Organizing and Tracking Stock Inventory

Organizing and Tracking Stock Inventory
Tuesday, May 27th, 2014 Scott Bossart

Every business has some level of inventory sitting in a warehouse, closet, racking system, or cabinets around the work place on mobile equipment.  This inventory is controlled using all sorts of managing techniques from the manual processes of simply counting to the automated process using some computer based system.  The size of the company typically determines the extent of managing inventory as well as the affordability of the system put in place.  The amount of inventory will determine the amount of potential time required to adequately manage your inventory, and the system will determine the complexity of the process.  Over all, inventory is the one key area which will always have a high level of room for improvement both on the managing side as well as to the level of what is carried.  Inventory left sitting idle over any length of time is basically waste and is eating up productivity dollars.  Any inventory not being tracked properly is simply lost of product and potentially unbilled to the customer.  Getting a handle on your inventory will yield productivity improvements in a very short amount of time.

The first step in managing any level of inventory is to know exactly what is in inventory at all times.  To do this, two key things need to be in place; first and foremost, every item SKU must be defined to what exactly what it is.  Secondly, every defined SKU must have some reoccurring location for storage.  Identification can be fairly easy to manage by simply recording what the item description is, the characteristic’s, the manufacturer that makes it, and the manufacturer’s number.  The description must make sense to anyone looking for the material.  It typically ends up being a merge between what the supplier calls the item and what the typical end user will call the item.  Also, typically, it is formatted in a Noun, Modifier, Modifier fashion which facilitates consistency across multiple objects of similar applications.  Next, along with the description, there should include some characteristics to assist in identifying the item such as sizing, usage, volumes, etc.  The type and use of the material will dictate the type and format of the characteristic’s.  The key for characteristic’s and description’s are creating and organizing them so when an end user performs a search, they can search using common and relatable terms for the item type and/or industry.  The manufacturer and manufacturer numbers are different than the supplier and supplier numbers.  Depending on the size and complexity of the item being stored, either may be work OK, but both are preferred.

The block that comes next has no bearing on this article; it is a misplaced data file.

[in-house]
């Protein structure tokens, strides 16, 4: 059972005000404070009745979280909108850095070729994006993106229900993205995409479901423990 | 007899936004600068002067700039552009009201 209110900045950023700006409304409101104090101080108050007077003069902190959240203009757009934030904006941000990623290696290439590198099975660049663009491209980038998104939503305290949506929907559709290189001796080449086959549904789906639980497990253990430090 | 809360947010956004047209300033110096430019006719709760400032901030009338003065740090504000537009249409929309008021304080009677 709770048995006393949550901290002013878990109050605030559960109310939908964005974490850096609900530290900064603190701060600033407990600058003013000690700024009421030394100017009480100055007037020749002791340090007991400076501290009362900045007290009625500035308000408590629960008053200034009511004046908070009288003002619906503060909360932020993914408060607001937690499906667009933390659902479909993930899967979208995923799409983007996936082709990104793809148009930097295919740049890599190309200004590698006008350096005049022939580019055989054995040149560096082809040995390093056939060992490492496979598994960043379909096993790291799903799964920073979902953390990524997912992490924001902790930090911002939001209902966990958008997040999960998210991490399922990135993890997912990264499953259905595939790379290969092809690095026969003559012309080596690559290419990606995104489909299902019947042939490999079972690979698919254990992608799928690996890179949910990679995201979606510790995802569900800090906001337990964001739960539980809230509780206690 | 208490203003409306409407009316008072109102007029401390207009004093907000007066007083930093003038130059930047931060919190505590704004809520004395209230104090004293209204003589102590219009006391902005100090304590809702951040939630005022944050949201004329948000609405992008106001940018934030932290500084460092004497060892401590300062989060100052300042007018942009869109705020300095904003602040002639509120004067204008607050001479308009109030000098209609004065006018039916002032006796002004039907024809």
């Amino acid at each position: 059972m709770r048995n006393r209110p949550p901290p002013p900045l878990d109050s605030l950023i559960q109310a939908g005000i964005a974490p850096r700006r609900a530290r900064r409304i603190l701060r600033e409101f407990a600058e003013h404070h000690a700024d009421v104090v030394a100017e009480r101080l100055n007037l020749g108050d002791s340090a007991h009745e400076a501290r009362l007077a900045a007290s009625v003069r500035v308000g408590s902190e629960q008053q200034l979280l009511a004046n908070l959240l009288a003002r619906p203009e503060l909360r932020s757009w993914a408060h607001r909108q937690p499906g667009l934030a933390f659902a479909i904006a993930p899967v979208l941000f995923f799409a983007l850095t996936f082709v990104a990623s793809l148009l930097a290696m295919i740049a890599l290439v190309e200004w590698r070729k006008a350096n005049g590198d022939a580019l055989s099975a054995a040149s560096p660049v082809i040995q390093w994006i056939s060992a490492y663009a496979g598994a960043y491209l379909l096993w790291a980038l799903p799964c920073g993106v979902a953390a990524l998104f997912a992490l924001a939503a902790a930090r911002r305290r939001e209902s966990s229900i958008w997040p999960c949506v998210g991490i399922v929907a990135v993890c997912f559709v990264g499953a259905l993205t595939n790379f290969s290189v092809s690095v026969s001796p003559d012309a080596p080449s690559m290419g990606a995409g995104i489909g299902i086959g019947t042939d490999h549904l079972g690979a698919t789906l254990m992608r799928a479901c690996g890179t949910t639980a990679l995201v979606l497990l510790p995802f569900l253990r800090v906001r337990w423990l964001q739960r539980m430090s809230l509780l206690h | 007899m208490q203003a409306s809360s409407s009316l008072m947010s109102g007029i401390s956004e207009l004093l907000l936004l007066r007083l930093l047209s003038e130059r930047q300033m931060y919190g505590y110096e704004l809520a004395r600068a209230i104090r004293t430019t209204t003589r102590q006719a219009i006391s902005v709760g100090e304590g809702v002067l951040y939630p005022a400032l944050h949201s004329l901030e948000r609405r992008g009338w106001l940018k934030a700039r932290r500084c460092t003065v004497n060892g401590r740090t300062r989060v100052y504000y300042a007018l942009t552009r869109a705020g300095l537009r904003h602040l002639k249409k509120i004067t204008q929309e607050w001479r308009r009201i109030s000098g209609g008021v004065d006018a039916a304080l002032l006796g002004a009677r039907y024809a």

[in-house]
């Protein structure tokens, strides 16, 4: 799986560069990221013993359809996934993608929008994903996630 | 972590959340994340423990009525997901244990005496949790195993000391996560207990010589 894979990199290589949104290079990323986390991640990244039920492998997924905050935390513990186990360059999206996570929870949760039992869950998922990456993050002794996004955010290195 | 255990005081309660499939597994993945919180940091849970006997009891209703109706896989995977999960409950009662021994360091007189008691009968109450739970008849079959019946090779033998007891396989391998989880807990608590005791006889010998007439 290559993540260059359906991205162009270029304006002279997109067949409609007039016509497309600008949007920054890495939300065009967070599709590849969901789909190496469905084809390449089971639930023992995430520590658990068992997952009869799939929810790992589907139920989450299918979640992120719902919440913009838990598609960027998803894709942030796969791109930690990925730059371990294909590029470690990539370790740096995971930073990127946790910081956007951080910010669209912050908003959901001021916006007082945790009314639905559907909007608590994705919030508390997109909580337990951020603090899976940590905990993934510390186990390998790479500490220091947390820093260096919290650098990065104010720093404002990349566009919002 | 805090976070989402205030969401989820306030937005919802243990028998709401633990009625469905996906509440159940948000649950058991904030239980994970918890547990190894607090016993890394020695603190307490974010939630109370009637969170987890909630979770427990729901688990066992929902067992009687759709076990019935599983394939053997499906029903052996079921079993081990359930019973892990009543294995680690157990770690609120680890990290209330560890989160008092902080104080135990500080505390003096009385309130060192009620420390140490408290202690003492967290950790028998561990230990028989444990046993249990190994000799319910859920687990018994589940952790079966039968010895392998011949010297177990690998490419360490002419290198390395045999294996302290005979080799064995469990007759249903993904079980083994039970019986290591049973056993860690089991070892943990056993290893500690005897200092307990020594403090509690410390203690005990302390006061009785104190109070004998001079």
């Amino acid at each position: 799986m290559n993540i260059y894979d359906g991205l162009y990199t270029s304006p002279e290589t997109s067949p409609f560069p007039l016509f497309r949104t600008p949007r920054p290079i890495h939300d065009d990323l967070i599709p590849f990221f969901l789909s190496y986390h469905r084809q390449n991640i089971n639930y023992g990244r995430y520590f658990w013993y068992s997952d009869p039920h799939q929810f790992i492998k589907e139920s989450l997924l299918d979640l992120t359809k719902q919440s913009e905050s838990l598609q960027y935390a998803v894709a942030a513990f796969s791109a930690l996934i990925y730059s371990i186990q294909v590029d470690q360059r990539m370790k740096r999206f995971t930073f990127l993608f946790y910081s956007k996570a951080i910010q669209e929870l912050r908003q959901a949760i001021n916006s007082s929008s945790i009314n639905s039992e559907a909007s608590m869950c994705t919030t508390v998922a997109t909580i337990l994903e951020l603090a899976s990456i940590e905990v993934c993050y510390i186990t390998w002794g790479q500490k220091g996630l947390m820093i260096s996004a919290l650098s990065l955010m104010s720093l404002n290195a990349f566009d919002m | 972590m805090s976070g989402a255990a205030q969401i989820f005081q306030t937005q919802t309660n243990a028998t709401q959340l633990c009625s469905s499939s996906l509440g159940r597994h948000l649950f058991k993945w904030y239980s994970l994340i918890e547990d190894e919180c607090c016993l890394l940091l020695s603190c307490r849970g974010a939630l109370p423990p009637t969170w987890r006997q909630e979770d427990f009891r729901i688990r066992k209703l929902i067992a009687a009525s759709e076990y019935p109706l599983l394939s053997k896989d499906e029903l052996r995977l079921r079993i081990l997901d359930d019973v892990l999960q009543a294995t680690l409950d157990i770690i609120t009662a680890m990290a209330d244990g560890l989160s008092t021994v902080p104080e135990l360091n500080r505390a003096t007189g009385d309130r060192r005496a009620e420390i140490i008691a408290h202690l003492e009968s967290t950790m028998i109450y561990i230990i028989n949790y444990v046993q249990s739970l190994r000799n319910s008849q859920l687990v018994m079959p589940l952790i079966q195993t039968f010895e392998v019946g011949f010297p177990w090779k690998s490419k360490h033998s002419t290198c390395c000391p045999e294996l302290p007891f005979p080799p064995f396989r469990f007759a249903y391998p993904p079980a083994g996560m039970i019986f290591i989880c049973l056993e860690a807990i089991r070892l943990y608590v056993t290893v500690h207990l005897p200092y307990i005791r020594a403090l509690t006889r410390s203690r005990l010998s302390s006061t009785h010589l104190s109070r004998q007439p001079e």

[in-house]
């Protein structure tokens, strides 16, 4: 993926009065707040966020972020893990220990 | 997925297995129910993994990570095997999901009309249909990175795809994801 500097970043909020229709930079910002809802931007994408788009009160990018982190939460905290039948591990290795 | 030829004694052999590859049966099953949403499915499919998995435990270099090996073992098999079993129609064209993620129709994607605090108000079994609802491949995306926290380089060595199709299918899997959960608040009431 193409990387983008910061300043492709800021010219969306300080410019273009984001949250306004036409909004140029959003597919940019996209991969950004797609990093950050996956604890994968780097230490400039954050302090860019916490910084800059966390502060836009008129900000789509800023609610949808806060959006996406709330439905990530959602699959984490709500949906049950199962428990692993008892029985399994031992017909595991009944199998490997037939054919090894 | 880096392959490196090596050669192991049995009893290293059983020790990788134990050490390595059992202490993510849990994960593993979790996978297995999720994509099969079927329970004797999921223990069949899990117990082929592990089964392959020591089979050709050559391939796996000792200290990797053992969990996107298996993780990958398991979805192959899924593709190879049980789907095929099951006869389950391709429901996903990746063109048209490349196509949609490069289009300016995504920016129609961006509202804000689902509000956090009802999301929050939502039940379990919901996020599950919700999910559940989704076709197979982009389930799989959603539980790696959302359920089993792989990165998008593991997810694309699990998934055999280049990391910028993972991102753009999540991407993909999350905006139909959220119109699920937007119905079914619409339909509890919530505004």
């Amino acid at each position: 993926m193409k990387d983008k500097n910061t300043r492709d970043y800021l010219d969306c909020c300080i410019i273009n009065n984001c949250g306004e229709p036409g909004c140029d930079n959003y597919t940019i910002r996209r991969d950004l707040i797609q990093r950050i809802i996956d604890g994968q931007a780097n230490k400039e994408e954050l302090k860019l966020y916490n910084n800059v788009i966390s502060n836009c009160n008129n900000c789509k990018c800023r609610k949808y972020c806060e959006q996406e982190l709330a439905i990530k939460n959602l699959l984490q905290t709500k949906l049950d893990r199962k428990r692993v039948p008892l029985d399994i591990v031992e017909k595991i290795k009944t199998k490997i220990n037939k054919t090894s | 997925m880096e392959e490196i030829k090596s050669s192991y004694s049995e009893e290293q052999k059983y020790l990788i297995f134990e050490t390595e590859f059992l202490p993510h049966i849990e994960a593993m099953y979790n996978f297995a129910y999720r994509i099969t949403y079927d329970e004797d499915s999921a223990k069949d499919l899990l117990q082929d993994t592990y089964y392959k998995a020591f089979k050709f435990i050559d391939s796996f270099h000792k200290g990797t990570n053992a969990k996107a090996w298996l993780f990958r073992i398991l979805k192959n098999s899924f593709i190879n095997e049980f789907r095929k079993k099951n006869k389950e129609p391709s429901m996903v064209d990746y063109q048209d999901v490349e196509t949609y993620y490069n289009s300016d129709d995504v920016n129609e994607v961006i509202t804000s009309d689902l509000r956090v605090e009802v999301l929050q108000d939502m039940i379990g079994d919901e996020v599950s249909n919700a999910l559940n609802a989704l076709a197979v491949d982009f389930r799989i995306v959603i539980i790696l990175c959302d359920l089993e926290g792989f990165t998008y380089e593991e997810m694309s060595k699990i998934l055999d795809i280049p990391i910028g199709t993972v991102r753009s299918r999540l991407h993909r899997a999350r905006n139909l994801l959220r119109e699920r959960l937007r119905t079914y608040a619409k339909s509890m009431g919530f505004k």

Storage is equally important.  If you have stuff simply shoved in a cabinet or on shelving in no particular order or fashion, chances are you have excess amounts of inventory or you simply don’t know what you have.  Everything should have a location specified for that particular item…always and consistently.  The manner in which the location should be identified should fall in a format which facilitates intuitive finding and tracking and not require a higher level of education or years of service before it is learned or understood.  When developing locational codes, for every change in direction (Up, down, back, front, left, right, etc.) there should also be a change in code type from letter to number.  Sequential coding should be structured such that any potential storage expansion allows adding the next sequential code pertaining to that particular level.  Once this is completed properly, the method of tracking becomes very easy.    A simple Excel file can be established linking the item details to the location details.  Tracking and inventory management can then be performed consistently, easily, and somewhat automatically.  For service type organization’s, using trucks and such, this method facilitates all trucks having the same organizational order for carried inventory thus making tracking and usage between personnel intuitive and not guess work.

A few simple steps allows for more exact inventory and better tracking.  If your inventory gets billed to the customer upon usage, knowing exactly what inventory was used will provide more accuracy and clarity to both, project requirement’s and cost of goods sold information.  Once the ground work is established and everything is documented, the hard part becomes the change management of end users dealing with the way things used to be verses the new way of managing.  This change should be fairly easy and evolve fairly quickly.  It may also require some tweaking as time goes on due to learning about constraints and obstacles related to managing the inventory.  Over a relatively short period of time, when moving from a chaotic state of identifying and managing inventory levels to controlling what and where your inventory is located and going, you will see increases in total productivity, increases in organization and cleanliness, and an overall sense of exactly what you have and don’t have.  Many organization’s fail at this level of management primarily due to lack of understanding towards how easy it is to establish good inventory practices.  In some cases, I have seen high levels of theft become uncovered simply due to the implementation of inventory control.  It isn’t hard.  It just requires due diligence up front to be successful throughout.

O.M.E.M., LLC – Helping Businesses Improve

Stay Well

Scott B.


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